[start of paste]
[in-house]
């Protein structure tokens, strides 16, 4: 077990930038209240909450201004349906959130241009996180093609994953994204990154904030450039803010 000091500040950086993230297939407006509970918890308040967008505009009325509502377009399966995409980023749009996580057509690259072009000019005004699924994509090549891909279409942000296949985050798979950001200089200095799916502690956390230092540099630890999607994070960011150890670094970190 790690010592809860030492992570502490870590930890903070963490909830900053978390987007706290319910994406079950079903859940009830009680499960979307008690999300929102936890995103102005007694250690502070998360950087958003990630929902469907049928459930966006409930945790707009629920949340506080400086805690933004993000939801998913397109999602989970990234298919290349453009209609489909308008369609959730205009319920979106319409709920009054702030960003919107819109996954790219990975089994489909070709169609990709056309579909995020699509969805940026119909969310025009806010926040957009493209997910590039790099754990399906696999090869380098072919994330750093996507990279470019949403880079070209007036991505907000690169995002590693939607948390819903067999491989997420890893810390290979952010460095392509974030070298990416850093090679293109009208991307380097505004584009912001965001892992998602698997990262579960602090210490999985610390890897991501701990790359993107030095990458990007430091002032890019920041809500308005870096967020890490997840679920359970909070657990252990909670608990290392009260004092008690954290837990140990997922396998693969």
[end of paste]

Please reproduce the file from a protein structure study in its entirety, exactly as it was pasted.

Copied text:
[in-house]
């Protein structure tokens, strides 16, 4: 077990930038209240909450201004349906959130241009996180093609994953994204990154904030450039803010 000091500040950086993230297939407006509970918890308040967008505009009325509502377009399966995409980023749009996580057509690259072009000019005004699924994509090549891909279409942000296949985050798979950001200089200095799916502690956390230092540099630890999607994070960011150890670094970190 790690010592809860030492992570502490870590930890903070963490909830900053978390987007706290319910994406079950079903859940009830009680499960979307008690999300929102936890995103102005007694250690502070998360950087958003990630929902469907049928459930966006409930945790707009629920949340506080400086805690933004993000939801998913397109999602989970990234298919290349453009209609489909308008369609959730205009319920979106319409709920009054702030960003919107819109996954790219990975089994489909070709169609990709056309579909995020699509969805940026119909969310025009806010926040957009493209997910590039790099754990399906696999090869380098072919994330750093996507990279470019949403880079070209007036991505907000690169995002590693939607948390819903067999491989997420890893810390290979952010460095392509974030070298990416850093090679293109009208991307380097505004584009912001965001892992998602698997990262579960602090210490999985610390890897991501701990790359993107030095990458990007430091002032890019920041809500308005870096967020890490997840679920359970909070657990252990909670608990290392009260004092008690954290837990140990997922396998693969």